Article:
II. How to Do Church Discipline
Question: How should I do church discipline?
Let’s take a closer look now at the practice of church discipline, with a focus not so much on the procedures and rules, but the attitude and spirit with which we go about this.
1. We need great love
Notice that the context for the church discipline passage in Matthew 18:15-19 is of caring for Christ’s little ones (vv. 1-10), and of the shepherd pursuing the lost sheep (vv. 11-14). We need a loving motive (to win back the brother or sister to Christ), and a loving manner – saying the right words in the right place at the right time. If at any time you find yourself lacking a loving motive and manner, it is time to pause and go no further as without love you will do a lot of damage. Remember, Christ says that if we offend one of His little ones, it would have been better for us to have a large millstone hung around our necks and we be cast into the sea (Matthew 18:6; c.f. v. 10).
2. We need great carefulness
Again I want to emphasize the need for extreme care in following the three step biblical process (Matthew 18:15-19) and however our particular church has understood this in its own particular circumstances.
The person making the complaint should first approach the offender. If that fails to result in repentance or adequate explanation, then the concerned person should ask an elder, the pastor, or a mature Christian to come with them to speak to the person. If that fails to produce the desired response, then the matter should be brought before all the elders.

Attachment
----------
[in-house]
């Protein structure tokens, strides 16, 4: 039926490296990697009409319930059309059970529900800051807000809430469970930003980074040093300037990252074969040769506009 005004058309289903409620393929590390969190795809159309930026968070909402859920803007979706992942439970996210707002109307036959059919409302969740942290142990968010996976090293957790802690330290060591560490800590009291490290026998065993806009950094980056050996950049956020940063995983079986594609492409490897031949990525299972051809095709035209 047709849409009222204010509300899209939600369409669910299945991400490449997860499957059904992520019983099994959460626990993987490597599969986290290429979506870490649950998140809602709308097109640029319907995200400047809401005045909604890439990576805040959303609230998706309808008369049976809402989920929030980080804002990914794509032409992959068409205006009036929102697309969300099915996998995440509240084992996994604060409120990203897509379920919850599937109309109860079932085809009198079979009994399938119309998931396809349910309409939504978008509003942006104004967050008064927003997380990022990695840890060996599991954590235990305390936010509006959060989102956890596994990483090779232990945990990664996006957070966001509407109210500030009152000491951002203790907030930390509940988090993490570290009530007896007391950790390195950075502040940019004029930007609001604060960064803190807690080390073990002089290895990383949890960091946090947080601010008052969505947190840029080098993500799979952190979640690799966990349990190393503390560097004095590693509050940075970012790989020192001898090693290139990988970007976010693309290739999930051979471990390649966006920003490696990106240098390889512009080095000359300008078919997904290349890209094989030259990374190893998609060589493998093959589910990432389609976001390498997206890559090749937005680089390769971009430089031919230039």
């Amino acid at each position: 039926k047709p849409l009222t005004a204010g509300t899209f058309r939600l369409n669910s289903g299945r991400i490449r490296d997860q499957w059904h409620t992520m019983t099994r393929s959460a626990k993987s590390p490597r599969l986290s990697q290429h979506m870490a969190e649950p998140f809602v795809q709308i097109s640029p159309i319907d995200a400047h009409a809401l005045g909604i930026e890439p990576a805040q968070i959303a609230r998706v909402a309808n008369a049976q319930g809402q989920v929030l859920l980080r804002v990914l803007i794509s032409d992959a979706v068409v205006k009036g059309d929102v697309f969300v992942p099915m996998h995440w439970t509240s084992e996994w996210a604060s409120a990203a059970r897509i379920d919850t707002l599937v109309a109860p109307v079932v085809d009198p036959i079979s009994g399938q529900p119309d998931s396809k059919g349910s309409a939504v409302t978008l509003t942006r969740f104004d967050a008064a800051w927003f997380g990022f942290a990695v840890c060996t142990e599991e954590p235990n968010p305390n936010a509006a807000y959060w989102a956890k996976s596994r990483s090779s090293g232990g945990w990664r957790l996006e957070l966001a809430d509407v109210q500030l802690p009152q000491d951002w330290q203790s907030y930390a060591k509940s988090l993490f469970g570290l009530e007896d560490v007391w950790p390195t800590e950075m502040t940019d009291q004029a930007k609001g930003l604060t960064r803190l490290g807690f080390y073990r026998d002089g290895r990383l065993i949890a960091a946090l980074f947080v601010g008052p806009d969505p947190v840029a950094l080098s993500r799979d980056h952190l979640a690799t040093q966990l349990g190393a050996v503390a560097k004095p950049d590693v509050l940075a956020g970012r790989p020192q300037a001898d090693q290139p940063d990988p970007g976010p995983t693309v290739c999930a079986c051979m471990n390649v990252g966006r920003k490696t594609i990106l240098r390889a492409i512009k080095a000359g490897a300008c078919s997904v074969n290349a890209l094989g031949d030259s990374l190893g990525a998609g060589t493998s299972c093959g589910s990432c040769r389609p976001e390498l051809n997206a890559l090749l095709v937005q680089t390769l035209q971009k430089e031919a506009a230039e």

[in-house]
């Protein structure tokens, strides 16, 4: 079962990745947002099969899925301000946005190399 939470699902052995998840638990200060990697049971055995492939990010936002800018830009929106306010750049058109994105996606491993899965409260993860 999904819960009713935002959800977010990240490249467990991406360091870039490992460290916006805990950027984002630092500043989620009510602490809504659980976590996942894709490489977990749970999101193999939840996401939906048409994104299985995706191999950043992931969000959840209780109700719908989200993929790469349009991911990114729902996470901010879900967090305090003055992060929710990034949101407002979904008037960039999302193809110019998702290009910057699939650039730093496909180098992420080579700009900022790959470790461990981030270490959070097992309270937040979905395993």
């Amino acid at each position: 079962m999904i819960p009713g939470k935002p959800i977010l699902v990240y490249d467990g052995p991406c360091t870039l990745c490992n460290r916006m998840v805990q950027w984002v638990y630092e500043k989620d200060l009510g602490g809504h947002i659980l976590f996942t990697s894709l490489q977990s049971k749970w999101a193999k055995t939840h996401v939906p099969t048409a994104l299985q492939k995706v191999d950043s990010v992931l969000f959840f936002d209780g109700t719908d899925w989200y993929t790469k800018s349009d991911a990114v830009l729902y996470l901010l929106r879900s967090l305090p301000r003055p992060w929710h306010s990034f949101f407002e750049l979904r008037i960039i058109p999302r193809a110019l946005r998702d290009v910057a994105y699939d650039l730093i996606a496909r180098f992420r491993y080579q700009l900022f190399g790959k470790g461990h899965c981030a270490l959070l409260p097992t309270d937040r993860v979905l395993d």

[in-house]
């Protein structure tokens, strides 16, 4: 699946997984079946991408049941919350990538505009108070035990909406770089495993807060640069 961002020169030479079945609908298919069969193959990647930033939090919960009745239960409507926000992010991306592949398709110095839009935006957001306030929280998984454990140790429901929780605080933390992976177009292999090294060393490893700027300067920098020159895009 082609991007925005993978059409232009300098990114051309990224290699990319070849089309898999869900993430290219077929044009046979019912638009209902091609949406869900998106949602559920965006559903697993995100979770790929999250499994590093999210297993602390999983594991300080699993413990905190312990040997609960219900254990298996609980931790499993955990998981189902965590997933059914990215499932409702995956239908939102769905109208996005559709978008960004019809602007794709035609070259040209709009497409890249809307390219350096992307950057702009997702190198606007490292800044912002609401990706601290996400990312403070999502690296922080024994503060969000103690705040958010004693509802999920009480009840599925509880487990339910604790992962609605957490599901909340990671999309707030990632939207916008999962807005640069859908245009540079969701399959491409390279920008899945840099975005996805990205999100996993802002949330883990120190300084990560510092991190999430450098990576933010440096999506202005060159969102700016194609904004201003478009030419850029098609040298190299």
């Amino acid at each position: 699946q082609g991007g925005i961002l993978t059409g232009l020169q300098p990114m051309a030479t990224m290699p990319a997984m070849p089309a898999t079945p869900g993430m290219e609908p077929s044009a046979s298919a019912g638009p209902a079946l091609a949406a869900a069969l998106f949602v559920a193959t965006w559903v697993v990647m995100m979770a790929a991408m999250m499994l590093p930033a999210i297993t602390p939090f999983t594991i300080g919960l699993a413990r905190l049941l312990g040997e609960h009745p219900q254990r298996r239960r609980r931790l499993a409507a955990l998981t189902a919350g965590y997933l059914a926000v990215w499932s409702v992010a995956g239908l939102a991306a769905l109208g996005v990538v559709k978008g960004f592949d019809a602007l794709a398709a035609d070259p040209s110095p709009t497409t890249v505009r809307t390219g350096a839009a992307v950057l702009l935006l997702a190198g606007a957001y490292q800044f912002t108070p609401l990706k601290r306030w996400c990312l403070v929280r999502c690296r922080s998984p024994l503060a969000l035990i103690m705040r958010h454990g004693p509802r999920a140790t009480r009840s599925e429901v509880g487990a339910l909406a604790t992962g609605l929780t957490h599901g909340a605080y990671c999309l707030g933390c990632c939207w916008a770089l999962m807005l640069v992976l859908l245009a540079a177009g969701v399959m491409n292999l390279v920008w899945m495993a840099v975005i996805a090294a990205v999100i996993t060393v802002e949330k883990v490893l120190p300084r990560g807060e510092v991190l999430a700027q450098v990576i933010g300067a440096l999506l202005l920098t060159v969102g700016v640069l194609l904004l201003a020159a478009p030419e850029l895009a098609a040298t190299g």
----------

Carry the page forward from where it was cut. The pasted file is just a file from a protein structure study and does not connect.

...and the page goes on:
The benefits of this three-step process are that the offended person is made to ask himself or herself, “Is this serious enough to warrant the next step?” The accused person is made to realize the increasing gravity of the matter. And witnesses to the earlier steps are able to testify to the church courts at the later stages if required.
But perhaps the greatest benefit is that it stops frivolous matters being brought before the elders, especially by those who lack the Christian love and courage to approach fellow Christians first before going public.
Of course, if the sin is public knowledge then the Matthew 18 instructions about private offenses does not necessarily apply. However, as some people whose sins are well known will still try to use non-compliance with Matthew 18 to criticize their pastor or church, it is often wise to at least try a private approach first.
Whatever we do, we must not abuse, shortcut or override the stated procedures, however tempted we are to do so. When some people are accused of sins, they train their sights on the procedures rather than their sin, and can easily turn the focus away from themselves, away from what they have done, and to what we have done or not done in the process.